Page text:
The Drum Fest International Drum Festival has a long-standing tradition in Poland as this year marks its 26th anniversary. Every year in autumn, there is a lot going on: concerts, workshops, competitions, solo recitals – all things connected with drums and drumming. Between October 6 and 8, 2017, there was quite an intensive Drum Fest weekend. All the events took place at the Frederic Chopin Music School in Opole, Poland. All those who attended the event had a great opportunity to see and listen to great artists who were performing for them. The Young Drum Hero contest was the ultimate test for the younger skinsmen, and they all did geat job! Drummers who took over that weekend were: legendary extreme metal drummer George Kollias, great sideman, session musician and educator Russ Miller, the great Polish extreme metal export, Dariusz “Daray” Brzozowski, two great drummers and Roland endorsers – Mariusz Mocarski and Michael Schack, as well as Polish live and studio ace and educator – Maciej Gołyźniak. Here is an exclusive interview with the latter.
Maciek Gołyźniak talks to BeatIt
“Drum clinics is a very broad topic. I’ve got some thoughts regarding all its aspects. To cut a long story short, I have a lot of ideas, which result from the fact that you’ve got more questions as you go along. You come to conclusions as you gain experience. At first, everything was new to me and I thought I was gonna conduct my clinics the way I would like to see them and participate in myself. Now, I know I have to make room for a bit of impromptu reactions because things don’t always go the way you want them to. You can go through the whole thing according to a fixed schedule, always the same, paying no mind to the people’s reactions, but you can also interact with them, follow them a bit, and that’s what I try to do. Today’s clinic in Opole was totally different than yesterday’s in Wałbrzych. I would go as far as to say the one I did yesterday was the best in my career so far. I’m speaking simply in terms of personal impressions, not judgement. Today, the workshop was a bit less gratifying because everybody was anxiously waiting for the results of the contest to be announced. I could have told the the juiciest anecdote or play the best fill I know and they still would have been some place else. The audience couldn’t wait to hear who the winner was. My congratulations to him. He appeared here last year as well, so I’m assuming he has made significant progress since he has won. Congrats to him again.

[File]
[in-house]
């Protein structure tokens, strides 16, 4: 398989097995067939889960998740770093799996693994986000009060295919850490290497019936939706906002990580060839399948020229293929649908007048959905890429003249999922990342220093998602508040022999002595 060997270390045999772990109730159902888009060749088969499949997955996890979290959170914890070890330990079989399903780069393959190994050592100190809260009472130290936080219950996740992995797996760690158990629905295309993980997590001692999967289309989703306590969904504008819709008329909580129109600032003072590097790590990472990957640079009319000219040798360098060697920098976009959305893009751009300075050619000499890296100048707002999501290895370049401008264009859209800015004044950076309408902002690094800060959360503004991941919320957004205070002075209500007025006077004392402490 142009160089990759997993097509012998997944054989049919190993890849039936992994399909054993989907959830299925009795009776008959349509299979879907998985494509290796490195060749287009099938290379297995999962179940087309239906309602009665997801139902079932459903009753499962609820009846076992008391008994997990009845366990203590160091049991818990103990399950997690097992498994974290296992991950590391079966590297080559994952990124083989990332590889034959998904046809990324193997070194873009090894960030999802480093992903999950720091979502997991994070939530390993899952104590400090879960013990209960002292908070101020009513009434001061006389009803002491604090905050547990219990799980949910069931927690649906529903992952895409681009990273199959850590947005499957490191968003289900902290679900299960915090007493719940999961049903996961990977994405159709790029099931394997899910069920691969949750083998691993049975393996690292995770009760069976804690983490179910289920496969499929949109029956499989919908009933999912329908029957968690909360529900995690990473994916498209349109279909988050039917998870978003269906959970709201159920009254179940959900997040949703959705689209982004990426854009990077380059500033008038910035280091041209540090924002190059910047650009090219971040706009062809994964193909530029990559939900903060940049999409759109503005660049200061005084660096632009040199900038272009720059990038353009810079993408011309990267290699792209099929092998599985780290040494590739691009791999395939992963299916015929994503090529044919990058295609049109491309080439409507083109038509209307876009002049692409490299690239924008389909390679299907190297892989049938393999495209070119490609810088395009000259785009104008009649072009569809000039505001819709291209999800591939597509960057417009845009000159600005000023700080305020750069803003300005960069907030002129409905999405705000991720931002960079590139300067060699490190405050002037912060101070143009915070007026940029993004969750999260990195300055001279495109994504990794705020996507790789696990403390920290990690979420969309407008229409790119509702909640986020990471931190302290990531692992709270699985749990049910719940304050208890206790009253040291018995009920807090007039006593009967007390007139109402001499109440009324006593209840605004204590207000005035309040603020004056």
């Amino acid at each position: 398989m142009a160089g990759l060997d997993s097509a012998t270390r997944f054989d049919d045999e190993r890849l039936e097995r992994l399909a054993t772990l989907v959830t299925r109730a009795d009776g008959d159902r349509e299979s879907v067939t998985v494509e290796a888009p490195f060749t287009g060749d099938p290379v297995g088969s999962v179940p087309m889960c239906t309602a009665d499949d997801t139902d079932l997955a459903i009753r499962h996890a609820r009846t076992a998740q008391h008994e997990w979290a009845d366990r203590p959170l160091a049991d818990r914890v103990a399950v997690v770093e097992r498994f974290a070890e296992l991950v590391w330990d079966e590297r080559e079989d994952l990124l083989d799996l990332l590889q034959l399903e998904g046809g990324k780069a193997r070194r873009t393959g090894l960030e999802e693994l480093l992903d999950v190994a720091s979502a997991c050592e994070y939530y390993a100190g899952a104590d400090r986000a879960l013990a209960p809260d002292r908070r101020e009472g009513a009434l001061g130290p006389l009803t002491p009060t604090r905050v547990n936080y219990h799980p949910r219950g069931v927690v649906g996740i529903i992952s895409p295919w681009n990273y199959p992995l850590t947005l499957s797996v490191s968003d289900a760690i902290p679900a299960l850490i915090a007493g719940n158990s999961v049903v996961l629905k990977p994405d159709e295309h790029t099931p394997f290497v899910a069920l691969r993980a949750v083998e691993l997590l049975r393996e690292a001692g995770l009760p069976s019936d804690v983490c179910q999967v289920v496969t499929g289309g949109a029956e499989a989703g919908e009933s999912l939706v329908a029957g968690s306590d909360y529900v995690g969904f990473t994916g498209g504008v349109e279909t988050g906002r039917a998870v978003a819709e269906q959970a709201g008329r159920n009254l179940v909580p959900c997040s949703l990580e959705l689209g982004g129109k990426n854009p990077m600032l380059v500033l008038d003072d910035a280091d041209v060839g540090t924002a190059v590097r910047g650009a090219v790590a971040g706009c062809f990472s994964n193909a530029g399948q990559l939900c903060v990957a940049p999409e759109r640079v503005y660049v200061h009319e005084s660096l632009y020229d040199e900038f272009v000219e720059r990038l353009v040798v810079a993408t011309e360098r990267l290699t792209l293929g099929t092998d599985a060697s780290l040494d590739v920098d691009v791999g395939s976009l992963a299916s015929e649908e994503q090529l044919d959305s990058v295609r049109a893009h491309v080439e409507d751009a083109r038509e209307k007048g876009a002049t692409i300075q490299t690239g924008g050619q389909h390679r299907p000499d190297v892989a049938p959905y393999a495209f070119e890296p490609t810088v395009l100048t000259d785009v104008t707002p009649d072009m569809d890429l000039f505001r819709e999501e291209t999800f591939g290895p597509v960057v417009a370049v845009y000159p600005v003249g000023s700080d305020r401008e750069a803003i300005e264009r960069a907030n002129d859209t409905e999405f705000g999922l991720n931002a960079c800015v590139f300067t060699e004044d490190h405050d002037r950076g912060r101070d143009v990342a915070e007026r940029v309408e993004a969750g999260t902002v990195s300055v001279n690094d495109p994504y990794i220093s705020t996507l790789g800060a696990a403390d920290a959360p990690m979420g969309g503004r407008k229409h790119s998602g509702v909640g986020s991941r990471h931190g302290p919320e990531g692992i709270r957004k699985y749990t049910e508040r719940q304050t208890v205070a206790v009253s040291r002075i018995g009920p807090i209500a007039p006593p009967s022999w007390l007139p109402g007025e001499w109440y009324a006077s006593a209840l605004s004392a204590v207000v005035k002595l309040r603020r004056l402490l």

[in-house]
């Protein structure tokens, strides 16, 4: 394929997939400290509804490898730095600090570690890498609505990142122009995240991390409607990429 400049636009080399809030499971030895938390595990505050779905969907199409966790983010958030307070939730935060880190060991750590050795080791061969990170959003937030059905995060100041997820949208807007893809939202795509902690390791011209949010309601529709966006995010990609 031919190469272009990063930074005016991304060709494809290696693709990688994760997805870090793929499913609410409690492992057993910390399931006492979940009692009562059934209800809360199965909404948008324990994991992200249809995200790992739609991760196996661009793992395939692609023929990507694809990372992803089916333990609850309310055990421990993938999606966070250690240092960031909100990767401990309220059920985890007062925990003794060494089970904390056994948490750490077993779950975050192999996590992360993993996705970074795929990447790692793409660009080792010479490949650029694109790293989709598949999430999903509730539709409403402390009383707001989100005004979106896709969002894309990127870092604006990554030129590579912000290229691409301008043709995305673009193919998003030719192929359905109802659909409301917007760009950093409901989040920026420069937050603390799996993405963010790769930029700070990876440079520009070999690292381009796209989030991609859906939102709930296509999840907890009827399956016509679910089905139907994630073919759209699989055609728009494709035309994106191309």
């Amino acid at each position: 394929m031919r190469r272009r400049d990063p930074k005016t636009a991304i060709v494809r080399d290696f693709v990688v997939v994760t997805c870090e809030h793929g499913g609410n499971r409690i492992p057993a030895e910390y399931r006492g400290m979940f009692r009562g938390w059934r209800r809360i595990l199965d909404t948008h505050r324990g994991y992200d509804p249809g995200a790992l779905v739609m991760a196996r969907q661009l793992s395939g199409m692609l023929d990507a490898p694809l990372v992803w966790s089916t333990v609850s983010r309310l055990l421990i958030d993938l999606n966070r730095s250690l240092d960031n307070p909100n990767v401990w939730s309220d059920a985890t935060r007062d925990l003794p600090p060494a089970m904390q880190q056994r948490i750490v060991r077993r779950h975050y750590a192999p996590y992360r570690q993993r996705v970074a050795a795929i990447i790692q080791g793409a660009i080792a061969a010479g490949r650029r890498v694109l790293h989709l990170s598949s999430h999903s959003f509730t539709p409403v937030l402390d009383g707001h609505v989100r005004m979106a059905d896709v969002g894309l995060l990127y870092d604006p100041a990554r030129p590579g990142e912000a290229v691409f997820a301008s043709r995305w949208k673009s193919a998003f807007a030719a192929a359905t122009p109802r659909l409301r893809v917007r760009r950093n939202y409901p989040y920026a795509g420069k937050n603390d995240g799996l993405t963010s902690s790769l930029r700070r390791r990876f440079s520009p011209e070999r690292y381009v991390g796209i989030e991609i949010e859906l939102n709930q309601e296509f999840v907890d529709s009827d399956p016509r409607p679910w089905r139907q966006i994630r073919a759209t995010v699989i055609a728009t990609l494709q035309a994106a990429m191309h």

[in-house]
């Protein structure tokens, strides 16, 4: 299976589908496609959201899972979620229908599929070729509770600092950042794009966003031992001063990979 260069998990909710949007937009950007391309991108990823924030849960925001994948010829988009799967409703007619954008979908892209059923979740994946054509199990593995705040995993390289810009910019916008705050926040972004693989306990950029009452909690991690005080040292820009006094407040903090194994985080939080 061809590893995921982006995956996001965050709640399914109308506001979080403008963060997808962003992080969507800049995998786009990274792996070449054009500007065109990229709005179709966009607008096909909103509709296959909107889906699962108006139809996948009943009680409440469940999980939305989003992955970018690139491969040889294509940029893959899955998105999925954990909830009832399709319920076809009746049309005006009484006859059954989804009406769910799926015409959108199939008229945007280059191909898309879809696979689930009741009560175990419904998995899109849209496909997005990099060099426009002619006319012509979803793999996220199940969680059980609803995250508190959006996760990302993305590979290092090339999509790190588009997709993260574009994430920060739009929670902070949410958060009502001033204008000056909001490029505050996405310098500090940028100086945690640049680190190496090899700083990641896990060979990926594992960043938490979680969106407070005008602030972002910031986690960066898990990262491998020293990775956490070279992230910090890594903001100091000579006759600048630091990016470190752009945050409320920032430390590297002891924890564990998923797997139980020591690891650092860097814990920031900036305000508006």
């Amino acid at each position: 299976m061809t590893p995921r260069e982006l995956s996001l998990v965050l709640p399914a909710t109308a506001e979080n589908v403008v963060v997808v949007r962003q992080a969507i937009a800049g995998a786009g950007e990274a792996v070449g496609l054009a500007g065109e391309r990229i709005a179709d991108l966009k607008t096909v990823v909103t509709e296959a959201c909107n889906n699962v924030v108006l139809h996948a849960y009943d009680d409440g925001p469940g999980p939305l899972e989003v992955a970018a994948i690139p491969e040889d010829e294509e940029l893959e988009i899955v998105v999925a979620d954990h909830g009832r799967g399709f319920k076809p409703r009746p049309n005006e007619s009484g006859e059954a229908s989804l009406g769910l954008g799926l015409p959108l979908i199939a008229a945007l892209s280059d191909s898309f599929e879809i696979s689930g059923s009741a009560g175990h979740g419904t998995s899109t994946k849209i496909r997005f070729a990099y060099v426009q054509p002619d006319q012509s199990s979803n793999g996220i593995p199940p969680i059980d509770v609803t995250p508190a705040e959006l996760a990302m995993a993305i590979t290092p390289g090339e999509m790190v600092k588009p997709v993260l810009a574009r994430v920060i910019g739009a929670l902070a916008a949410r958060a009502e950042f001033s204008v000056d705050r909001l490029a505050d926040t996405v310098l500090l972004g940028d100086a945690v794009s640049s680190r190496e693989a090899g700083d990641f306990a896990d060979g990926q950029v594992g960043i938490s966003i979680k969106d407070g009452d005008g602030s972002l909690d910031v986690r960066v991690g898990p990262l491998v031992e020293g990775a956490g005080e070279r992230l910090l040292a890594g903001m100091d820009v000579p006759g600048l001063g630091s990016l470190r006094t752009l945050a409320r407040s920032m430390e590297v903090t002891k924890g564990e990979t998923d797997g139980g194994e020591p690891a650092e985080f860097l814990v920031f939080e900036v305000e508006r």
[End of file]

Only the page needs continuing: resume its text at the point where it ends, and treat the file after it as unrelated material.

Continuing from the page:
Conducting drum clinics is a learning experience for me, too. Except for sharing my knowledge with people, I also want to help young drummers in this difficult art. Not so much the art of playing drums, because they are great players, but the art of functioning in this business, especially after it has changed so much over the last 20 years. It’s a learning experience for me because you can’t hide behind the bass, guitar or the synth when alone on stage. You are the only performer there. Everybody is watching what you’re doing with your hands. Sometimes, they are just a few feet away from you and want to look behind your hi hat to see how you’re gripping the stick with your left hand. This makes your self-confidence grow, as Russ Miller said yesterday. I need it because I can also find something for myself at my clinics. That’s a mutual benefit. I assume people attend my clinics to get something out of them and I guarantee I get something out of them as well. I thank them for giving me the opportunity to learn about myself.
I have already been in the studio with your new gear. I don’t know what to say because I’ve made a dream come true, really. I’ve told you many times it would be nice to play a kit like that and it’s happened. It was no coincidence either. I worked hard to earn it, and a certain star alignment had to happen for someone to take interest in me. There’s lots of great drummers around. I always say it and you’ve said it on each of the interviews we’ve done together. That hasn’t changed. I still believe in that, I’m aware of that and that’s what keeps me grounded. Naturally, when it was possible to push the deal, I went to the Sonor factory and was able to collect quite an arsenal without going insane while doing it. Yes, I have already recorded those drums. Yes, there is no doubt in my mind that it was an excellent move. Sonor drums are the perfect fit for what I’ve been doing for some time, which is an organic sound and way of thinking. I took the drums from the boxes and I had no idea what I could do better because everything was right in its place. The factory heads sounded great. I thought: ‘What could I replace them with? Maybe I shouldn’t do anything?’. And it turned out to be the best decision. I didn’t cut out a hole in the kick drum head, didn’t put anything inside the drum, and it sounds exactly the way I wanted. Perhaps a psychiatrist would have something to say about how much of it is self-persuasion and how much is for real. But seriously… After 20 years of playing, being more or less sound-conscious, I can imagine what kind of sound will be produced by a bass drum of a given depth, with a given skin on, played with a given technique and a given beater. My new Sonor kit has opened new doors for me, i. e. I can see development prospects playing it with the sound concept I’ve had for some time. I can’t imagine things could get any better. If they could, it’s best I don’t find out about it soon.